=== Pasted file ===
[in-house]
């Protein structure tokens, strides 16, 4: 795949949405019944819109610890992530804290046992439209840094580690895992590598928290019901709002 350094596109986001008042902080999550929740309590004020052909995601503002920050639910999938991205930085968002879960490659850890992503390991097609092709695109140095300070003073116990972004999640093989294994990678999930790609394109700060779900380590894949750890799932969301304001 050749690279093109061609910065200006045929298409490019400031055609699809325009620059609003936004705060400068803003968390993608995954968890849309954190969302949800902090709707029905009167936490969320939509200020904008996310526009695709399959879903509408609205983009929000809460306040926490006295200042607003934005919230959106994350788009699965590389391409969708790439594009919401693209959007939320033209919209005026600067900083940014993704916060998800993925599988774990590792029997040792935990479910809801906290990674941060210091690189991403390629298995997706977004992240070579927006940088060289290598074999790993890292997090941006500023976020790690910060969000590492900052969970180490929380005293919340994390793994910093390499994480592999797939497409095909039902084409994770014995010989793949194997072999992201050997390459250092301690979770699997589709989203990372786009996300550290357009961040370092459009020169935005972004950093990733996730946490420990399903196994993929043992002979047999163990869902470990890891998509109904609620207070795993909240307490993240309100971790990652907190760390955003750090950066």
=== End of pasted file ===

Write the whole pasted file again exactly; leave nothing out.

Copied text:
[in-house]
């Protein structure tokens, strides 16, 4: 795949949405019944819109610890992530804290046992439209840094580690895992590598928290019901709002 350094596109986001008042902080999550929740309590004020052909995601503002920050639910999938991205930085968002879960490659850890992503390991097609092709695109140095300070003073116990972004999640093989294994990678999930790609394109700060779900380590894949750890799932969301304001 050749690279093109061609910065200006045929298409490019400031055609699809325009620059609003936004705060400068803003968390993608995954968890849309954190969302949800902090709707029905009167936490969320939509200020904008996310526009695709399959879903509408609205983009929000809460306040926490006295200042607003934005919230959106994350788009699965590389391409969708790439594009919401693209959007939320033209919209005026600067900083940014993704916060998800993925599988774990590792029997040792935990479910809801906290990674941060210091690189991403390629298995997706977004992240070579927006940088060289290598074999790993890292997090941006500023976020790690910060969000590492900052969970180490929380005293919340994390793994910093390499994480592999797939497409095909039902084409994770014995010989793949194997072999992201050997390459250092301690979770699997589709989203990372786009996300550290357009961040370092459009020169935005972004950093990733996730946490420990399903196994993929043992002979047999163990869902470990890891998509109904609620207070795993909240307490993240309100971790990652907190760390955003750090950066």